Invariably, there is an aesthetic dimension to the design: the ideal world about to be built conforms to the standards of superior beauty. Once built, it will be richly satisfying, like a perfect work of art; […] This is a gardener’s vision, projected upon a world-size screen. […] Some gardeners hate the weeds that spoil their design—that ugliness in the midst of beauty, litter in the midst of serene order. Some others are quite unemotional about them: just a problem to be solved, an extra job to be done. Not that it makes a difference to the weeds; both gardeners exterminate them. If asked or given a chance to pause and ponder, both would agree; weeds must die not so much because of what they are, as because of what the beautiful, orderly garden ought to be. […] Stalin’s and Hitler’s victims were not killed in order to capture and colonize the territory they occupied. Often they were killed in a dull, mechanical fashion with no human emotions—hatred included—to enliven it. They were killed because they did not fit, for one reason or another, the scheme of a perfect society. Their killing was not the work of destruction, but creation. They were eliminated, so that an objectively better world—more efficient, more moral, more beautiful—could be established. A Communist world. Or a racially pure, Aryan world. In both cases, a harmonious world, conflict-free, docile in the hands of their rulers, orderly, controlled. People tainted with ineradicable blight of their past or origin could not be fitted into such [an] unblemished, healthy and shining world. Like weeds, their nature could not be changed. […] They had to be eliminated […] The more rational is the organization of action, the easier it is to cause suffering—and remain at peace with oneself. [91-93; 155].

But a “rational” utopian design and a “rational” machine system tasked with implementing it are not sufficient for bringing about great evil. A third factor, in Bauman’s estimation, is required: the public’s political paralysis; that is, its noninterference with the machine:

[T]he overwhelming majority [of Germans] preferred to close their eyes and plug their ears, but first of all to gag their mouths. Mass destruction was accompanied not by the uproar of emotions, but the dead silence of unconcern. It was not public rejoicing, but public indifference which ‘became a reinforcing strand in the noose inexorably tightening around hundreds of thousands of necks.’ Racism is a policy first, ideology second. Like all politics, it needs organization, managers and experts. Like all policies, it requires for its implementation a division of labour and an effective isolation of the task from the disorganizing effect of improvisation and spontaneity. It demands that the specialists are left undisturbed and free to proceed with their task. […] The design gives it the legitimization; state bureaucracy gives it the vehicle; and the paralysis of society gives it the ‘road clear’ sign [74; 114].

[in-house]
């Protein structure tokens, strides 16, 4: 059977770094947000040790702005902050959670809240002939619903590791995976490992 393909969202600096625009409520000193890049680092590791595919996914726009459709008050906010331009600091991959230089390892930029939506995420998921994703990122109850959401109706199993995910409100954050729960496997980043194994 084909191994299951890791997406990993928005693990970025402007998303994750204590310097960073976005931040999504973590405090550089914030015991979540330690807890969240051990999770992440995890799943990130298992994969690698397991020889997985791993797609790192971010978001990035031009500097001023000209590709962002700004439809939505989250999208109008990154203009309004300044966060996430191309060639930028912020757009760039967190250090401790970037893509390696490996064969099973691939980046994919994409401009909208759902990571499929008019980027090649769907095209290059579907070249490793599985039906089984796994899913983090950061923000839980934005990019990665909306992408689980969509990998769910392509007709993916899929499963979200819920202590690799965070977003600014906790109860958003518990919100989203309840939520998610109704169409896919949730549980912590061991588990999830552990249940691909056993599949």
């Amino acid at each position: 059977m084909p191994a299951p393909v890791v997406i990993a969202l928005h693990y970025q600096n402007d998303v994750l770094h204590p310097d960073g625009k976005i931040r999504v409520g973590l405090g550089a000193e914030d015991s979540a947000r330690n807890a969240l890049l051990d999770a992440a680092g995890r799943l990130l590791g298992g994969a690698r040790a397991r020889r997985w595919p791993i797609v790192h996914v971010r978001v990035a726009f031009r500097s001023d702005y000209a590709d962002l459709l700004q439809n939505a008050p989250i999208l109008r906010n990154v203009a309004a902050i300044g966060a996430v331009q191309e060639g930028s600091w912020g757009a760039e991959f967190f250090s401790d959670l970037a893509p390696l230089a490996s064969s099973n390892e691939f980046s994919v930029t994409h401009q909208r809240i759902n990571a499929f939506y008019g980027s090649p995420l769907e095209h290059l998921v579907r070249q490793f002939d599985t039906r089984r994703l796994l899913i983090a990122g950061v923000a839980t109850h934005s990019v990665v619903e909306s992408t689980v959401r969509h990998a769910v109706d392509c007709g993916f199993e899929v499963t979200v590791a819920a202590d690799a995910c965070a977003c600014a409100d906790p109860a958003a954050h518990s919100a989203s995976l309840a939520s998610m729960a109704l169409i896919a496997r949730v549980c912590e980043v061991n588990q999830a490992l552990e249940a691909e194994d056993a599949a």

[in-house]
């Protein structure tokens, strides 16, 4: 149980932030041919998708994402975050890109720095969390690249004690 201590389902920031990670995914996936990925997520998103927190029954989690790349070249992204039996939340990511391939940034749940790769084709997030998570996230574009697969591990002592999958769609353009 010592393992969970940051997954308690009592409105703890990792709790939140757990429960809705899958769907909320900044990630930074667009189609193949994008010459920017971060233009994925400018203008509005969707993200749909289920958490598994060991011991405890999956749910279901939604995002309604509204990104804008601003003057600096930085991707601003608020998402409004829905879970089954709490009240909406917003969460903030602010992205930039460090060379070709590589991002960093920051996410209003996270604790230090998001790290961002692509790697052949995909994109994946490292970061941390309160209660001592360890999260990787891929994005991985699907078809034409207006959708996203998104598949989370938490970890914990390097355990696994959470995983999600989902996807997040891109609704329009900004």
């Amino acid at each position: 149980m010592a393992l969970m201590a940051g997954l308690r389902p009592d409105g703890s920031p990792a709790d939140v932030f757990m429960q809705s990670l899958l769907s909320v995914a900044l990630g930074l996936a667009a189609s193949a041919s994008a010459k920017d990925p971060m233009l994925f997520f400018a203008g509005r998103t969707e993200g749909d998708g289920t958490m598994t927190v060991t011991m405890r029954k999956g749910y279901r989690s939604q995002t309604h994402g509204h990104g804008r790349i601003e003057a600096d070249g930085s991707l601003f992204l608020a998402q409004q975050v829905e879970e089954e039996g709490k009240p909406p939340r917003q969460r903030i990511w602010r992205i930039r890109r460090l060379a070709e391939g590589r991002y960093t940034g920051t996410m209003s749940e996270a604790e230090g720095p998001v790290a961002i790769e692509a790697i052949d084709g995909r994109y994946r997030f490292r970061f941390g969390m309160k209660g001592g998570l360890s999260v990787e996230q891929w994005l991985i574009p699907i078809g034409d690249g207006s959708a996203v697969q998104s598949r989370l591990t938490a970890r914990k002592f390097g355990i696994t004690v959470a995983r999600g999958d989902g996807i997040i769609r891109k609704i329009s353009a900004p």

Bauman sees two keys to assuring the citizen’s docility and paralysis: (1) moral separation; that is, spiritual and physical distance between the individual and the bureaucratic machine’s targets of elimination; and (2) the politics of insecurity (or fluidity). Of moral separation Bauman writes the following:

Responsibility, this building block of all moral behavior, arises out of the proximity of the other. […] Defusion of responsibility, and thus the neutralization of the moral urge which follows it, must necessarily involve (is, in fact, synonymous with) replacing proximity with a physical or spiritual separation. The alternative to proximity is social distance. The moral attribute of proximity is responsibility; the moral attribute of social distance is lack of moral relationship, […] Responsibility is silenced once proximity is eroded; it may eventually be replaced with resentment once the fellow human subject is transformed into an Other. The process of transformation is one of social separation. It was such a separation which made it possible for thousands to kill, and for millions to watch the murder without protesting. It was the technological and bureaucratic achievement of modern rational society which made such a separation possible. […] Julius Streicher, the pioneer of Nazi antisemitic propaganda, found that the most daunting of tasks his paper Der Sturmer was set up to perform, was to make the stereotype of the ‘Jew as such’ stick to the personal images his readers held of the Jews they knew, of their Jewish neighbors, friends or business partners [184; 187].